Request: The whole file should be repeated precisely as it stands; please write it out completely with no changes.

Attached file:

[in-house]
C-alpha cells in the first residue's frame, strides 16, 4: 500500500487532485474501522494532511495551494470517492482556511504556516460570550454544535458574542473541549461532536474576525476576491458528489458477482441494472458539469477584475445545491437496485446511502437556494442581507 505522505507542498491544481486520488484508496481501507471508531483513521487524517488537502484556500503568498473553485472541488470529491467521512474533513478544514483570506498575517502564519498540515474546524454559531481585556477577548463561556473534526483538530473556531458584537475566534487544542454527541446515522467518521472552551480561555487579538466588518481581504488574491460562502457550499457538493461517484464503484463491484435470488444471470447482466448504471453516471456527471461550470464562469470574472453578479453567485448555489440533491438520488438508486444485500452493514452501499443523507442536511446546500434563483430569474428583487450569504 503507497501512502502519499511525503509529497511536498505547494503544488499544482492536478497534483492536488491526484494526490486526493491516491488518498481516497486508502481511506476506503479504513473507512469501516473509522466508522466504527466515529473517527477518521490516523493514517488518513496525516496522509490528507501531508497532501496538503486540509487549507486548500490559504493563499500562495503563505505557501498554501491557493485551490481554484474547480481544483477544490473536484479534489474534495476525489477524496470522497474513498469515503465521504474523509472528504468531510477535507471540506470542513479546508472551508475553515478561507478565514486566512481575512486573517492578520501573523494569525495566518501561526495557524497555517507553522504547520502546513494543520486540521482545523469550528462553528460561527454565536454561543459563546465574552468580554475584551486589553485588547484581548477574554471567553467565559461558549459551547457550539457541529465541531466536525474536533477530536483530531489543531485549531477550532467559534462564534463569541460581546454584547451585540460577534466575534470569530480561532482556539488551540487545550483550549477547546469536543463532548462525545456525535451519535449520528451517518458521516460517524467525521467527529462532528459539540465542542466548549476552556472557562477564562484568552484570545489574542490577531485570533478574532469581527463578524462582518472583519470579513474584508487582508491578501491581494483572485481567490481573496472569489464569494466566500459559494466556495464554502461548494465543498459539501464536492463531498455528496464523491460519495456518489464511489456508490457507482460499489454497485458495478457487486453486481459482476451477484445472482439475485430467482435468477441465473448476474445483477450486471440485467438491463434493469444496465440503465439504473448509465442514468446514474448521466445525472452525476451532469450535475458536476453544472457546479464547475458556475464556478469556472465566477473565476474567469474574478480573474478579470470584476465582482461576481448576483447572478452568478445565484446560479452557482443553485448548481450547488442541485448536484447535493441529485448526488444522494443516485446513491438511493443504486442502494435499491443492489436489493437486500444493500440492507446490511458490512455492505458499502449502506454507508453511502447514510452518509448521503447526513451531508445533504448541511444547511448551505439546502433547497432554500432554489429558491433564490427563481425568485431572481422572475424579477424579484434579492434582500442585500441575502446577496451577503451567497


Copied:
[in-house]
C-alpha cells in the first residue's frame, strides 16, 4: 500500500487532485474501522494532511495551494470517492482556511504556516460570550454544535458574542473541549461532536474576525476576491458528489458477482441494472458539469477584475445545491437496485446511502437556494442581507 505522505507542498491544481486520488484508496481501507471508531483513521487524517488537502484556500503568498473553485472541488470529491467521512474533513478544514483570506498575517502564519498540515474546524454559531481585556477577548463561556473534526483538530473556531458584537475566534487544542454527541446515522467518521472552551480561555487579538466588518481581504488574491460562502457550499457538493461517484464503484463491484435470488444471470447482466448504471453516471456527471461550470464562469470574472453578479453567485448555489440533491438520488438508486444485500452493514452501499443523507442536511446546500434563483430569474428583487450569504 503507497501512502502519499511525503509529497511536498505547494503544488499544482492536478497534483492536488491526484494526490486526493491516491488518498481516497486508502481511506476506503479504513473507512469501516473509522466508522466504527466515529473517527477518521490516523493514517488518513496525516496522509490528507501531508497532501496538503486540509487549507486548500490559504493563499500562495503563505505557501498554501491557493485551490481554484474547480481544483477544490473536484479534489474534495476525489477524496470522497474513498469515503465521504474523509472528504468531510477535507471540506470542513479546508472551508475553515478561507478565514486566512481575512486573517492578520501573523494569525495566518501561526495557524497555517507553522504547520502546513494543520486540521482545523469550528462553528460561527454565536454561543459563546465574552468580554475584551486589553485588547484581548477574554471567553467565559461558549459551547457550539457541529465541531466536525474536533477530536483530531489543531485549531477550532467559534462564534463569541460581546454584547451585540460577534466575534470569530480561532482556539488551540487545550483550549477547546469536543463532548462525545456525535451519535449520528451517518458521516460517524467525521467527529462532528459539540465542542466548549476552556472557562477564562484568552484570545489574542490577531485570533478574532469581527463578524462582518472583519470579513474584508487582508491578501491581494483572485481567490481573496472569489464569494466566500459559494466556495464554502461548494465543498459539501464536492463531498455528496464523491460519495456518489464511489456508490457507482460499489454497485458495478457487486453486481459482476451477484445472482439475485430467482435468477441465473448476474445483477450486471440485467438491463434493469444496465440503465439504473448509465442514468446514474448521466445525472452525476451532469450535475458536476453544472457546479464547475458556475464556478469556472465566477473565476474567469474574478480573474478579470470584476465582482461576481448576483447572478452568478445565484446560479452557482443553485448548481450547488442541485448536484447535493441529485448526488444522494443516485446513491438511493443504486442502494435499491443492489436489493437486500444493500440492507446490511458490512455492505458499502449502506454507508453511502447514510452518509448521503447526513451531508445533504448541511444547511448551505439546502433547497432554500432554489429558491433564490427563481425568485431572481422572475424579477424579484434579492434582500442585500441575502446577496451577503451567497